The Federal Data Protection and Information Commissioner (FDPIC) has determined that the Swiss-United States Privacy Shield does not provide an adequate level of data protection for data transfers from Switzerland to the U.S. under the Federal Act on Data Protection (FADP). As a result, the FDPIC has removed the “adequate data protection under certain conditions” for the U.S. The decision comes on the heels of the July 2020 ruling in the Schrems II case by the Court of Justice of the European Union (CJEU), which invalidated the European Union-U.S. Privacy Shield for data transfers (covered in detail in our client alert here). Although Switzerland was not bound by the outcome in Schrems II, the ruling was taken into account as part of the annual review of Swiss-U.S. Privacy Shield Framework, conducted by the FDPIC.
In a policy paper, the FDPIC determined that the special protection rights for individuals in Switzerland guaranteed through the Swiss-U.S. Privacy Shield did not provide adequate levels of protection for data being transferred to the U.S. from Switzerland. As a result, the FDPIC has removed language from its list of countries referencing “adequate data protection under certain conditions” for the U.S. Although the FDPIC does not have the authority to completely invalidate the Swiss-U.S. Privacy Shield, companies transferring data from Switzerland to the U.S. may no longer rely on the Swiss-U.S. Privacy Shield.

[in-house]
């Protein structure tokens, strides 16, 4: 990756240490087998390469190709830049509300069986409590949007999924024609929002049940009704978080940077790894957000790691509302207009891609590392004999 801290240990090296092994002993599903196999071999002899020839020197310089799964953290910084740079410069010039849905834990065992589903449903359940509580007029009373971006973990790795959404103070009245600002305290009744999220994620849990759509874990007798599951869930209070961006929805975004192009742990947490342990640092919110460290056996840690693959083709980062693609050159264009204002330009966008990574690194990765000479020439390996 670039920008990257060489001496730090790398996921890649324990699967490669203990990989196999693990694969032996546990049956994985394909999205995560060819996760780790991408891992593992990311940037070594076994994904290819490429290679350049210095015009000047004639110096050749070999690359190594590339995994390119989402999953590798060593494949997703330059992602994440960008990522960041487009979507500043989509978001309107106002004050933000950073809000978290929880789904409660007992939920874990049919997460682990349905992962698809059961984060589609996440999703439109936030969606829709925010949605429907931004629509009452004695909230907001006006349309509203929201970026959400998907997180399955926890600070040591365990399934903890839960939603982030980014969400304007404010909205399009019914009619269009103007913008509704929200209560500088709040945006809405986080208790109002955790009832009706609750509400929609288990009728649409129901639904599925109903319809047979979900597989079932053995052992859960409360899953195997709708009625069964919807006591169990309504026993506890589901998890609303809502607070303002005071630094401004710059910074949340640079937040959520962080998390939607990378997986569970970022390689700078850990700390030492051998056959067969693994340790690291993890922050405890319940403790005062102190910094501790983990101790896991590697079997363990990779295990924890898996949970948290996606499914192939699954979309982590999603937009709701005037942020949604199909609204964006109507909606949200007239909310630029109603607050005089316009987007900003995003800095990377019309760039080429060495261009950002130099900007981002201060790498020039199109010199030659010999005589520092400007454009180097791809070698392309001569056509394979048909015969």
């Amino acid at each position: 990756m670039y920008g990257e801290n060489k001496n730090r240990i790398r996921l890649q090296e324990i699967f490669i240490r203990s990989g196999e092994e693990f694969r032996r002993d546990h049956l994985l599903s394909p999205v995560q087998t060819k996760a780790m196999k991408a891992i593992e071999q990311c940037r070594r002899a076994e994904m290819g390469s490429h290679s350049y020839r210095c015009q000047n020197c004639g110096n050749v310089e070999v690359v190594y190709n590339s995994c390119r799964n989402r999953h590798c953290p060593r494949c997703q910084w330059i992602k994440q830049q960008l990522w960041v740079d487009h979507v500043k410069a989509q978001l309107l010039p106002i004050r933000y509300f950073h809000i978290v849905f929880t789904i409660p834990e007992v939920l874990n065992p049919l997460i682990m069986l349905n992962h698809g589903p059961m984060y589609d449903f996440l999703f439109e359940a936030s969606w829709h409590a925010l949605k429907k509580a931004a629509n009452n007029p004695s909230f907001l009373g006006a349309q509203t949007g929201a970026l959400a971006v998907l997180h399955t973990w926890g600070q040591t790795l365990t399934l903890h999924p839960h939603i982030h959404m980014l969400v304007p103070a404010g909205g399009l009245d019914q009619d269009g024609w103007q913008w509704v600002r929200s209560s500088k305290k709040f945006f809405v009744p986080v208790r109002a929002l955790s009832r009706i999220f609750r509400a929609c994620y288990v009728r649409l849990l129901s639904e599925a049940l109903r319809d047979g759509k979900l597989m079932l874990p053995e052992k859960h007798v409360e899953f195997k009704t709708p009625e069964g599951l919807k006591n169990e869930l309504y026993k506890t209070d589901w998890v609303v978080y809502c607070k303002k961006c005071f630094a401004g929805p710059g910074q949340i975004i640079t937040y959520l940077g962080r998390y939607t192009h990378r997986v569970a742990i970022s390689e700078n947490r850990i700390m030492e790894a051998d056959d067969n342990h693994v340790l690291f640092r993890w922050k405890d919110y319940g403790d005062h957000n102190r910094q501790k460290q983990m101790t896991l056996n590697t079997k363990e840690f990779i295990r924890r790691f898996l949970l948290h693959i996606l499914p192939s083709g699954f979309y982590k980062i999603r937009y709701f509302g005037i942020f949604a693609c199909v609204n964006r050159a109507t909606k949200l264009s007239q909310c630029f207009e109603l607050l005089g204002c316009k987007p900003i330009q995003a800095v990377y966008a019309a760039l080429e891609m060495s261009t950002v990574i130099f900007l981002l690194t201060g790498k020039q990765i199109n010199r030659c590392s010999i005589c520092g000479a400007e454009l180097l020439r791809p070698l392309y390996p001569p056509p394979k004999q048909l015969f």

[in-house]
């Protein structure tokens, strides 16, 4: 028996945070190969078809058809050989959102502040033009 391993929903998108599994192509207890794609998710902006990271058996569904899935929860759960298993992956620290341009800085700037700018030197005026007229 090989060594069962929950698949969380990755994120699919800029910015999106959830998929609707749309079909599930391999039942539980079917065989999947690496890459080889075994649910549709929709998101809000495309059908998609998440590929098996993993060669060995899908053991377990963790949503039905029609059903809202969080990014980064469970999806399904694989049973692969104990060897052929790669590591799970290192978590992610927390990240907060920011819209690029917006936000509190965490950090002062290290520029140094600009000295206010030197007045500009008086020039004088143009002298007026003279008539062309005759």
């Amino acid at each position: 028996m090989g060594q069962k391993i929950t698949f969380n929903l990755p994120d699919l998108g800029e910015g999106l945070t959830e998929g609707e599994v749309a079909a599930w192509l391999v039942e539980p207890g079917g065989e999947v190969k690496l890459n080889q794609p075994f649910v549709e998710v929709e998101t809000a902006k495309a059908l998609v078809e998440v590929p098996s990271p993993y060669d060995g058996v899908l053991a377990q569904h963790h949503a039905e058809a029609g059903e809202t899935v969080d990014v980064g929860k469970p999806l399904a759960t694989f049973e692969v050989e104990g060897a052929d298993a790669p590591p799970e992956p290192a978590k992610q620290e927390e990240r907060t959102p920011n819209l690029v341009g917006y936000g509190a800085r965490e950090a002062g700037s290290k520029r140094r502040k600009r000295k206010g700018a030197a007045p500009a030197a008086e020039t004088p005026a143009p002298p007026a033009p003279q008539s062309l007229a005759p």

In its policy paper, the FDPIC clarified the standards regarding alternative data transfers, such as Standard Contractual Clauses (SCCs) and Binding Corporate Rules (BCRs). The FDPIC concluded that these types of alternative data transfers will require companies to conduct a risk assessment evaluating if the company importing the data is subject to any special access request by local authorities. If the results of the data assessment indicate that there are data protection risks, the companies will possibly need to implement additional safeguards, such as encryption or technical measures, designed to effectively prevent authorities from the destination country from accessing the data.
Going forward, companies that rely on the Swiss-U.S. Privacy Shield will need to immediately reassess their options for data transfers. This continues the trend of heavily scrutinizing data transfers to the United States, established by the CJEU’s decision in Schrems II.